The study protocol was reviewed and approved by the Research and Ethics Committee of the School of Public Health at the College of Health Sciences of Addis Ababa University and University of Nottingham. Written informed consent was obtained from each participant and confidentiality was maintained. Lastly, information and education was given to the study participants with regard to malaria signs and symptoms, early diagnosis and adequate treatment, and its prevention methods.

Consent for publication

Not applicable.

Competing interests

The authors have declared that there are no competing interests.

Publisher’s Note

Springer Nature remains neutral with regard to jurisdictional claims in published maps and institutional affiliations.

Open AccessThis article is distributed under the terms of the Creative Commons Attribution 4.0 International License (http://creativecommons.org/licenses/by/4.0/), which permits unrestricted use, distribution, and reproduction in any medium, provided you give appropriate credit to the original author(s) and the source, provide a link to the Creative Commons license, and indicate if changes were made. The Creative Commons Public Domain Dedication waiver (http://creativecommons.org/publicdomain/zero/1.0/) applies to the data made available in this article, unless otherwise stated.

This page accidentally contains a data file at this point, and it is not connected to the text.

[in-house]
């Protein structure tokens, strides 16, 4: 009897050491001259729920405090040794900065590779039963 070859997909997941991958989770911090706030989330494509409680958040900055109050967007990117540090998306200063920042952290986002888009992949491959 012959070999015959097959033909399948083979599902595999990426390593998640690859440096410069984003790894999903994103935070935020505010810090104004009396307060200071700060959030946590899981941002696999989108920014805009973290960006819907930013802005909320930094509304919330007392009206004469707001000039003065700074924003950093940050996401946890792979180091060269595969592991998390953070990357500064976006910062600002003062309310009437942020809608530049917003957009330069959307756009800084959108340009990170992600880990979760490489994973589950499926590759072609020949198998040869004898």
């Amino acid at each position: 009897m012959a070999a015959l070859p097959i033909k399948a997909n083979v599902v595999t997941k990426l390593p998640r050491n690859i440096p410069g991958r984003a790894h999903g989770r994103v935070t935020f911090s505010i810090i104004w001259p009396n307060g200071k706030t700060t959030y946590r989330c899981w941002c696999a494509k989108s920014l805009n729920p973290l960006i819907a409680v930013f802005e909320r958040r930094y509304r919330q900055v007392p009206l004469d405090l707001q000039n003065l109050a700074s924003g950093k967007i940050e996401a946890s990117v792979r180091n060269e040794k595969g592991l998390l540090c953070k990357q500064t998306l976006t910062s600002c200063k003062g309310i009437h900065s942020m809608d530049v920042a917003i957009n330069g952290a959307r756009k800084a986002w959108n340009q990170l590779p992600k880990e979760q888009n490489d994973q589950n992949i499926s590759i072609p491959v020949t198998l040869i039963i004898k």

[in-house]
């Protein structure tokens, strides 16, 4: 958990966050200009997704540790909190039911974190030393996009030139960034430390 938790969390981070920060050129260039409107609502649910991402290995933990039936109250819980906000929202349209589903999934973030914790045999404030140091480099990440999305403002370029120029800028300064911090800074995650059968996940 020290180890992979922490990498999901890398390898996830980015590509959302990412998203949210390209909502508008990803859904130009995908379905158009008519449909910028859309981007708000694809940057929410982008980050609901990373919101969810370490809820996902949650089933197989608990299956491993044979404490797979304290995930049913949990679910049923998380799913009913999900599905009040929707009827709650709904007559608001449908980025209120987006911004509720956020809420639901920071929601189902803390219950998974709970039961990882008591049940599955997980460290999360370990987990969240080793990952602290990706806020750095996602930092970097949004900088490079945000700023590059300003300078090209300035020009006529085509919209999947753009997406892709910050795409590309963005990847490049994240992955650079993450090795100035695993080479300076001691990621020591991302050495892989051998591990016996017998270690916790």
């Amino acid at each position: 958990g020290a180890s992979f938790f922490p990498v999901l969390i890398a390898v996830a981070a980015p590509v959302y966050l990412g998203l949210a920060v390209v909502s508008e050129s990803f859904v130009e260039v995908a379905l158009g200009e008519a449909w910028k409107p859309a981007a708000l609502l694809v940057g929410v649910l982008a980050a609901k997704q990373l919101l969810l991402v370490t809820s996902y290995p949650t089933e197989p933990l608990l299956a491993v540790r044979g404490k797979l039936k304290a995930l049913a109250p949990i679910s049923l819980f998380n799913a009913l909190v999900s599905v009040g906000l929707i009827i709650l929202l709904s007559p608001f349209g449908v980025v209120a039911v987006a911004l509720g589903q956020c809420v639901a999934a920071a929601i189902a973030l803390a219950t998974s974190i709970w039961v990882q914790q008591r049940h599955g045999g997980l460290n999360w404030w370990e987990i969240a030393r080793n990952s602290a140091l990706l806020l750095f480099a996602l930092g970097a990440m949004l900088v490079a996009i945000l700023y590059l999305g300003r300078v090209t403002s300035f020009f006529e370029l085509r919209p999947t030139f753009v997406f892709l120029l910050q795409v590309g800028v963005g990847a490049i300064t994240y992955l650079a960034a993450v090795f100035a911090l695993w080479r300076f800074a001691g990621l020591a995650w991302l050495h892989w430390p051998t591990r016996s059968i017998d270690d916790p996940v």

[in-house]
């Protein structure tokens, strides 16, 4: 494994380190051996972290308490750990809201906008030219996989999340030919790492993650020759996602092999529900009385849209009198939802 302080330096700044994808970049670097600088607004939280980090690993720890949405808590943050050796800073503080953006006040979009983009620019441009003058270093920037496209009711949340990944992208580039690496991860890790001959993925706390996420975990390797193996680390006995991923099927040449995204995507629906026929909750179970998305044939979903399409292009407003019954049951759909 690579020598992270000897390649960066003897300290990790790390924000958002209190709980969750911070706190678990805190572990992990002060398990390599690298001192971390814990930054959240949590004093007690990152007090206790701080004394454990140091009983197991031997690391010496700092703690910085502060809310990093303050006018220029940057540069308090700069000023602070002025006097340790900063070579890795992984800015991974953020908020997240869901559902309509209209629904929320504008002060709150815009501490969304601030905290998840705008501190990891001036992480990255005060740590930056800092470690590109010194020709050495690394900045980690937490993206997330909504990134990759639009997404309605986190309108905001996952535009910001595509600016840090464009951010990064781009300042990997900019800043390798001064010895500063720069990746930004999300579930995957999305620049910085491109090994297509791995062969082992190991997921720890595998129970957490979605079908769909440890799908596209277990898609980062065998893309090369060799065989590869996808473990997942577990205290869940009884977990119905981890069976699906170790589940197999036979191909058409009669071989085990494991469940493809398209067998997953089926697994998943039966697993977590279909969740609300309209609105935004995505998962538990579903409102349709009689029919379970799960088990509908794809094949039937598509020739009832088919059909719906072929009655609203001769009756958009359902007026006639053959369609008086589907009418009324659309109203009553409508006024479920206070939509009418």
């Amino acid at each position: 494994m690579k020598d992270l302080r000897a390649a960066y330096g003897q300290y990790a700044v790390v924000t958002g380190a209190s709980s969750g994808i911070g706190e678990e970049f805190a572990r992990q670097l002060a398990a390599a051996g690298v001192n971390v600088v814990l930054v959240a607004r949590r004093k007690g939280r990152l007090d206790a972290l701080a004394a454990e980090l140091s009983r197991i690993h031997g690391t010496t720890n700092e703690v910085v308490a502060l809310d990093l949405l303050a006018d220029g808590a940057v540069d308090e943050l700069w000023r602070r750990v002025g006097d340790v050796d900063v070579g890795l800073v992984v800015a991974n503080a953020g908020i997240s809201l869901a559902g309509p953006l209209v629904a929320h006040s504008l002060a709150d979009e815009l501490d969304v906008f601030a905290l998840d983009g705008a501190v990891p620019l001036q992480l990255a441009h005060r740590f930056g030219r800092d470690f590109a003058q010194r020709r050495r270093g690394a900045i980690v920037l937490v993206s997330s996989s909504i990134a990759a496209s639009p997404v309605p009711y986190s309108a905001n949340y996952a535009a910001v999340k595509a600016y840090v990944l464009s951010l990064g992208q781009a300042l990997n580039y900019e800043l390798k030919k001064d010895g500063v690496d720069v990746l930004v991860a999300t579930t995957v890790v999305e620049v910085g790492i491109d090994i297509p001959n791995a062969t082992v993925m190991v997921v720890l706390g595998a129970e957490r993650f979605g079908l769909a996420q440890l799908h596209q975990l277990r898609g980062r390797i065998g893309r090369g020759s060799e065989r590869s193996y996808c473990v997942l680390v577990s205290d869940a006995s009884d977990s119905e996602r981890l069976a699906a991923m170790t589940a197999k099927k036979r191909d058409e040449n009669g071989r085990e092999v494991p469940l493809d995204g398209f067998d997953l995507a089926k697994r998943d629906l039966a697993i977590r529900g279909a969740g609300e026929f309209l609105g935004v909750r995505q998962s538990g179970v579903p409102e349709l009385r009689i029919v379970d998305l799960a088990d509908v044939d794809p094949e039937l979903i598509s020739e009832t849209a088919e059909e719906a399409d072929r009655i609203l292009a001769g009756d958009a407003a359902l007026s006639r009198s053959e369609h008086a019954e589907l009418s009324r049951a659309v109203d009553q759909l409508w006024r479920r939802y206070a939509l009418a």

Authors’ Affiliations

(1)
School of Public Health, College of Health Sciences and Medicine, Jigjiga University
(2)
Division of Epidemiology and Public Health, University of Nottingham
(3)
Department of Preventive Medicine, School of Public Health, College of Health Sciences, Addis Ababa University

References

  1. Gebreyesus AT, Deressa W, Witten KH, Getachew A, Seboxa T. Malaria. In: Berhane Y, Hailemariam D, Kloos H, editors. Epidemiology and ecology of health and disease in Ethiopia. Addis Ababa: Shama Books; 2006. p. 556–76.Google Scholar